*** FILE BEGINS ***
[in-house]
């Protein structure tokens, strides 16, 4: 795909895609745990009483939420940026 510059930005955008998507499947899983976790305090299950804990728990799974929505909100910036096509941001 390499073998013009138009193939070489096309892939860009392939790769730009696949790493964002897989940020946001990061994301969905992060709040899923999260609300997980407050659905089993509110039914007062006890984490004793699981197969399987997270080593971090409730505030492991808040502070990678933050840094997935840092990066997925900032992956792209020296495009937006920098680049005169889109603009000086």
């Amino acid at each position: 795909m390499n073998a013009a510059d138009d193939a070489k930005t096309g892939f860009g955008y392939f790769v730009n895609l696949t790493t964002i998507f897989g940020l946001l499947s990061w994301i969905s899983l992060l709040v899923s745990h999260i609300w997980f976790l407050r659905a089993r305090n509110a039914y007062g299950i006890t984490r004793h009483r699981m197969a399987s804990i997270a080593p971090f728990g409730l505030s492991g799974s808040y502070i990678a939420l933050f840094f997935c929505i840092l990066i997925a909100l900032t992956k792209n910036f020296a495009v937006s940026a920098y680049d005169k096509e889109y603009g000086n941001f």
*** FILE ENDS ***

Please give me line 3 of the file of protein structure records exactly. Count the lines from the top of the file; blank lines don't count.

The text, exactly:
């Amino acid at each position: 795909m390499n073998a013009a510059d138009d193939a070489k930005t096309g892939f860009g955008y392939f790769v730009n895609l696949t790493t964002i998507f897989g940020l946001l499947s990061w994301i969905s899983l992060l709040v899923s745990h999260i609300w997980f976790l407050r659905a089993r305090n509110a039914y007062g299950i006890t984490r004793h009483r699981m197969a399987s804990i997270a080593p971090f728990g409730l505030s492991g799974s808040y502070i990678a939420l933050f840094f997935c929505i840092l990066i997925a909100l900032t992956k792209n910036f020296a495009v937006s940026a920098y680049d005169k096509e889109y603009g000086n941001f």